Covid-related misinformation videos spread primarily through Facebook, as its fact-checkers fail to spot false information, finds new Oxford study
21 September 2020
- YouTube videos with false coronavirus information gathered more shares on social media than the videos of five leading news broadcasters combined
- Facebook most popular platform for sharing YouTube misinformation videos in comparison with Twitter and Reddit
- Analysis shows failure of Facebook’s content moderation policies, with third party fact-checks catching less than 1% of Covid misinformation videos
In a new study by the Oxford Internet Institute, University of Oxford analysis shows that Covid related misinformation videos primarily spread through social media, with Facebook the primary channel for sharing misinformation without sufficient fact checks in place to moderate content.
The Oxford study, ‘Covid-related Misinformation on YouTube’, examined over a million Covid-related YouTube videos which circulated on social media and identified videos YouTube had eventually removed because they contained false information. It finds that Covid-related misinformation videos do not find their audience through YouTube itself, but largely by being shared on Facebook. Data analysed by the Oxford researchers shows YouTube misinformation videos were shared nearly 20 million times on Facebook during between October 2019 and June 2020. They had a higher reach on social media than the five largest English-language news sources on YouTube, CNN, ABC News, BBC, Fox News and Al Jazeera combined, whose videos were shared 15 million times.
Facebook also generated a higher number of reactions than other social media platforms. Misinformation videos shared on Facebook generated a total of around 11,000 reactions (likes, comments or shares), before being deleted by YouTube. In comparison, videos posted on Twitter were retweeted on average around 63 times.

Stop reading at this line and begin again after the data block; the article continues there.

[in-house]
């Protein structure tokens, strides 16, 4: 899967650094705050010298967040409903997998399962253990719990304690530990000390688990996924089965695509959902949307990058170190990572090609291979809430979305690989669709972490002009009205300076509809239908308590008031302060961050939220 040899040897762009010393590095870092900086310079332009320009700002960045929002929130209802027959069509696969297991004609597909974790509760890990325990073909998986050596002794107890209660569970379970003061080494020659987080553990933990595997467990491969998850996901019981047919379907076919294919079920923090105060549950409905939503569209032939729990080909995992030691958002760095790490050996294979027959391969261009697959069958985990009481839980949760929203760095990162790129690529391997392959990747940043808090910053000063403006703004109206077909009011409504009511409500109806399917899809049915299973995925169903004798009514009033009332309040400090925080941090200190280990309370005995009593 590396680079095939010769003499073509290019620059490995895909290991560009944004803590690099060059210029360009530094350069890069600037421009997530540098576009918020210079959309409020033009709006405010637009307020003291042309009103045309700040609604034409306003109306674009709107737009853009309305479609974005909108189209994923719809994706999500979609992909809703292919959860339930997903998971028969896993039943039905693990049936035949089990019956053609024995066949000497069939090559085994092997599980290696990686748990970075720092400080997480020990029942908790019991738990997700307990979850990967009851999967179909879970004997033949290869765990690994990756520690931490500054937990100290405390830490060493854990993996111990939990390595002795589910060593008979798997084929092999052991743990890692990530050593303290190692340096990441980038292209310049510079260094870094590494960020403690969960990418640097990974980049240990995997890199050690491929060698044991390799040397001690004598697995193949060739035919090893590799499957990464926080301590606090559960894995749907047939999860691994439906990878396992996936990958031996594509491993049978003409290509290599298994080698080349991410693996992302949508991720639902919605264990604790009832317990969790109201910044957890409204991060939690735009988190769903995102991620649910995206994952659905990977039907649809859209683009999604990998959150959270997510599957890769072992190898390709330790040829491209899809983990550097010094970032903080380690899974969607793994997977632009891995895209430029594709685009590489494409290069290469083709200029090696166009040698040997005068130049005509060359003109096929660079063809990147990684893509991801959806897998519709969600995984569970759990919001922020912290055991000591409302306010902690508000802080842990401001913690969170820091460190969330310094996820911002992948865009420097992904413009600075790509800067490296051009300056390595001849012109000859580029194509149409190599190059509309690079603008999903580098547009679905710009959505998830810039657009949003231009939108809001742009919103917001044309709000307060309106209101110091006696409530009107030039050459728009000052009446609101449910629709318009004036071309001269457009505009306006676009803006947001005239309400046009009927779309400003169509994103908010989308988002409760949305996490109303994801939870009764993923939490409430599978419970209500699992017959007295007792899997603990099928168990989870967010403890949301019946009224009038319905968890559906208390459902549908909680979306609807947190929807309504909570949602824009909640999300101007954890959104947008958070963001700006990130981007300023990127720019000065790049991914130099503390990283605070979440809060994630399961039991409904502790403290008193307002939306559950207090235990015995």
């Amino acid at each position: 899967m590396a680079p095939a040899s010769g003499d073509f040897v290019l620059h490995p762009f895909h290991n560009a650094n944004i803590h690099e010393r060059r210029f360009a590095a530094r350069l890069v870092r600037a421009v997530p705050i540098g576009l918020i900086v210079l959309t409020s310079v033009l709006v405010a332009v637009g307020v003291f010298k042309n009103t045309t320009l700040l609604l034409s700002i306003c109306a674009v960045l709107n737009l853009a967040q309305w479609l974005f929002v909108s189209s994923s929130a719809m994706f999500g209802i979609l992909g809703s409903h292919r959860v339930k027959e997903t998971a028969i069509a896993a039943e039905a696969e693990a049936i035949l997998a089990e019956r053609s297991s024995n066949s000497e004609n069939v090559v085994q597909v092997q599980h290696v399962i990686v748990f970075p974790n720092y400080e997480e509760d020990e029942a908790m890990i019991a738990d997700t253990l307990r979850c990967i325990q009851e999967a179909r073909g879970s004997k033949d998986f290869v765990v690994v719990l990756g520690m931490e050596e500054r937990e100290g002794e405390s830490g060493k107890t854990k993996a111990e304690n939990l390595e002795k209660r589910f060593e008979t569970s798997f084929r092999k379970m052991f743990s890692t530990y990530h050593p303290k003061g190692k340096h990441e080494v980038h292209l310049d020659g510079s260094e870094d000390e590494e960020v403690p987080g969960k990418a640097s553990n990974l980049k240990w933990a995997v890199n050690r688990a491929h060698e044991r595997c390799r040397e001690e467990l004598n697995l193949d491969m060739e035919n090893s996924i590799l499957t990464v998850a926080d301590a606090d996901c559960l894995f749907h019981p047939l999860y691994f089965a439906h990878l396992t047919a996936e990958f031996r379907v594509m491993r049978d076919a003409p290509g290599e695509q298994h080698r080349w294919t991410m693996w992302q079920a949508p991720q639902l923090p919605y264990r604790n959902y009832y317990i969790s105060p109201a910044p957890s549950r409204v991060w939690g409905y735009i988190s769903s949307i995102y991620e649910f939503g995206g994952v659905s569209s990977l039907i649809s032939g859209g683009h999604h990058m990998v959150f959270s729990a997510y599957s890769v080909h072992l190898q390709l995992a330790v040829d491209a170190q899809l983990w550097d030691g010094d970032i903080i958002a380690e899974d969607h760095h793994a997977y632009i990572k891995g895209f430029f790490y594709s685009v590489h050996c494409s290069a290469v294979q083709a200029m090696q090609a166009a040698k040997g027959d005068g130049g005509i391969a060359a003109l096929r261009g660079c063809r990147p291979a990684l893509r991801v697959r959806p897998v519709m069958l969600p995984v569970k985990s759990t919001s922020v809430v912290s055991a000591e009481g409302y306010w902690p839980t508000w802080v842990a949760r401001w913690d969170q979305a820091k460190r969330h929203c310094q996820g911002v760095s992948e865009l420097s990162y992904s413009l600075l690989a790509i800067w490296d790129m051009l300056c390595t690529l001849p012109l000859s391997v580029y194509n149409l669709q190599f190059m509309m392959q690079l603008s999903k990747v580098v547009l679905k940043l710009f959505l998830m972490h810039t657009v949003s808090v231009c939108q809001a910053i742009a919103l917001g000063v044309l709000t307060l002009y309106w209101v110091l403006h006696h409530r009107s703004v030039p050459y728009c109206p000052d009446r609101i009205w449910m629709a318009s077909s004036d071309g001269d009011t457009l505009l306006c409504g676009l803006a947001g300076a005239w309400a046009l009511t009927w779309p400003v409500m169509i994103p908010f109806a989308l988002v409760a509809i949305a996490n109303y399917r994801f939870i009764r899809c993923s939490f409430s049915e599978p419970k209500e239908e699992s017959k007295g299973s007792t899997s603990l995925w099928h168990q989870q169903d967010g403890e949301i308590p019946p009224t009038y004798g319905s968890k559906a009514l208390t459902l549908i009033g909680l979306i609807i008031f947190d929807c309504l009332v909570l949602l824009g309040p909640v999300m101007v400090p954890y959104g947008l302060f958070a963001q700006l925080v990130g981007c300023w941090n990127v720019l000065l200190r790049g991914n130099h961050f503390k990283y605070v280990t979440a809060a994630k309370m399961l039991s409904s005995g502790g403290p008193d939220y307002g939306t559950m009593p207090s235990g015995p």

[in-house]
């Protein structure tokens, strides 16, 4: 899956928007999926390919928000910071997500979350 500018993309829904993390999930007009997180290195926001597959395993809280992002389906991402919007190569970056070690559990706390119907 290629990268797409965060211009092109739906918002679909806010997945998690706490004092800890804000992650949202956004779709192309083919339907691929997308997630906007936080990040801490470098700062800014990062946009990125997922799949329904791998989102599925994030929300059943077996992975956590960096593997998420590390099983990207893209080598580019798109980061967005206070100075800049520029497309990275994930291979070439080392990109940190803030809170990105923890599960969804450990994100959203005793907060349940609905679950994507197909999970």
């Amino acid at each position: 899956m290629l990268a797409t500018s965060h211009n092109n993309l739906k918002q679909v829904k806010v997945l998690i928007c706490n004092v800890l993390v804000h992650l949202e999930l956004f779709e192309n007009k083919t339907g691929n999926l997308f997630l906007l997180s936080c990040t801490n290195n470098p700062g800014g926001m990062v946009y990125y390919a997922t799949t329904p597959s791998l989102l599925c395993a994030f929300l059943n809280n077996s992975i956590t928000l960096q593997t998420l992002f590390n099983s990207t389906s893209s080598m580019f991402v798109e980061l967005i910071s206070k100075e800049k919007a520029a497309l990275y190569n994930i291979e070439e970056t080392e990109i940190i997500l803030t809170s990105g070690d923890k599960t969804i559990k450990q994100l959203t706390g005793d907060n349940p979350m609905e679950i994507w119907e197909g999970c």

The Oxford researchers also found that out of the 8,105 misinformation videos shared on Facebook between October 2019 and June 2020, only 55 videos had warning labels attached to them by third party fact checkers, less than 1% of all misinformation videos. This failure of fact-checking helped Covid-related misinformation videos spread on Facebook and find a large audience.
Oxford researchers observed that despite YouTube’s investment in containing the spread of misinformation, it still took YouTube on average 41 days to remove Covid-related videos with false information. Misinformation videos were viewed on average 150,000 times, before they were deleted by YouTube.
Dr Aleksi Knuutila, Postdoctoral Researcher, Oxford Internet Institute, said:
“People searching for Covid-related information on YouTube will see credible sources, because the company has improved its algorithm. The problem, however, is that misinformation videos will spread by going viral on other platforms, above all Facebook.
“The study shows that misinformation videos posted on YouTube found a massive audience, and it is likely to have changed people’s attitudes and behaviour for the worse. For the sake of public health, platform companies need to ensure the information people receive is accurate and trustworthy.”
Other findings include:
- Just 250 Facebook groups are responsible for half of the visibility that misinformation videos acquire among public social media accounts.
- The groups spreading misinformation include anti-vaccination and 5G-focused groups, but also religious organizations and musicians.
- The most popular misinformation videos often include individuals who claim medical expertise making unscientific claims about treatments for and protection from the coronavirus disease.
Notes for editors:
About the research
Oxford researchers analysed 1,091,8756 distinct Covid-related misinformation videos posted on Facebook, Twitter and Reddit during the period October 2019 and June 2020. The full report can be found here.
About the OII
The Oxford Internet Institute (OII) is a multidisciplinary research and teaching department of the University of Oxford, dedicated to the social science of the Internet. Drawing from many different disciplines, the OII works to understand how individual and collective behaviour online shapes our social, economic and political world. Since its founding in 2001, research from the OII has had a significant impact on policy debate, formulation and implementation around the globe, as well as a secondary impact on people’s wellbeing, safety and understanding. Drawing on many different disciplines, the OII takes a combined approach to tackling society’s big questions, with the aim of positively shaping the development of the digital world for the public good.